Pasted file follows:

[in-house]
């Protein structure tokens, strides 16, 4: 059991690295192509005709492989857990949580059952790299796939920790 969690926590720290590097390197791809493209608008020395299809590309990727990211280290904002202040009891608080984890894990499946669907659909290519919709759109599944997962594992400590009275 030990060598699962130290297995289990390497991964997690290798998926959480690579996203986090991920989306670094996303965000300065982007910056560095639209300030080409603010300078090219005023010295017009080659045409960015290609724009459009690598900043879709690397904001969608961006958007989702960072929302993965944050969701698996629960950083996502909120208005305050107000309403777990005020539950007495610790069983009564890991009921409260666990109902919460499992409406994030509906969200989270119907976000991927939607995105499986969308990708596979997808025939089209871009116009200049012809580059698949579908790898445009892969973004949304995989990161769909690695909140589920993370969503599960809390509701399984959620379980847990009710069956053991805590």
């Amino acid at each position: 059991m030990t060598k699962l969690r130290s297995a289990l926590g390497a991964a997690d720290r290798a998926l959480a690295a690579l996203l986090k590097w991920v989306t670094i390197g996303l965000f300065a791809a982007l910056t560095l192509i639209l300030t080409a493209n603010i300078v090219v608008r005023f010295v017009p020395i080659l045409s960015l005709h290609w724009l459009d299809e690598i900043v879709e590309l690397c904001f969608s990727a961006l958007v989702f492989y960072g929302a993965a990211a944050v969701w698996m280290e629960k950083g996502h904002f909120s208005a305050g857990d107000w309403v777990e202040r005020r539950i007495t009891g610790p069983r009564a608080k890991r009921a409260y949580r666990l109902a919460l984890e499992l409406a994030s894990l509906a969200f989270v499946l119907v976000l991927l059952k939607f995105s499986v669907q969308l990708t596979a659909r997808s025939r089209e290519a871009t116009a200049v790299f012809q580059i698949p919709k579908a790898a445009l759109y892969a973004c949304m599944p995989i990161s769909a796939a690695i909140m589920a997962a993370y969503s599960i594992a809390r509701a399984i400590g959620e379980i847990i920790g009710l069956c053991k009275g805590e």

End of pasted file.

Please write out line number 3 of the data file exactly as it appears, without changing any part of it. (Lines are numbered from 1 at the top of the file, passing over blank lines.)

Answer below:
């Amino acid at each position: 059991m030990t060598k699962l969690r130290s297995a289990l926590g390497a991964a997690d720290r290798a998926l959480a690295a690579l996203l986090k590097w991920v989306t670094i390197g996303l965000f300065a791809a982007l910056t560095l192509i639209l300030t080409a493209n603010i300078v090219v608008r005023f010295v017009p020395i080659l045409s960015l005709h290609w724009l459009d299809e690598i900043v879709e590309l690397c904001f969608s990727a961006l958007v989702f492989y960072g929302a993965a990211a944050v969701w698996m280290e629960k950083g996502h904002f909120s208005a305050g857990d107000w309403v777990e202040r005020r539950i007495t009891g610790p069983r009564a608080k890991r009921a409260y949580r666990l109902a919460l984890e499992l409406a994030s894990l509906a969200f989270v499946l119907v976000l991927l059952k939607f995105s499986v669907q969308l990708t596979a659909r997808s025939r089209e290519a871009t116009a200049v790299f012809q580059i698949p919709k579908a790898a445009l759109y892969a973004c949304m599944p995989i990161s769909a796939a690695i909140m589920a997962a993370y969503s599960i594992a809390r509701a399984i400590g959620e379980i847990i920790g009710l069956c053991k009275g805590e």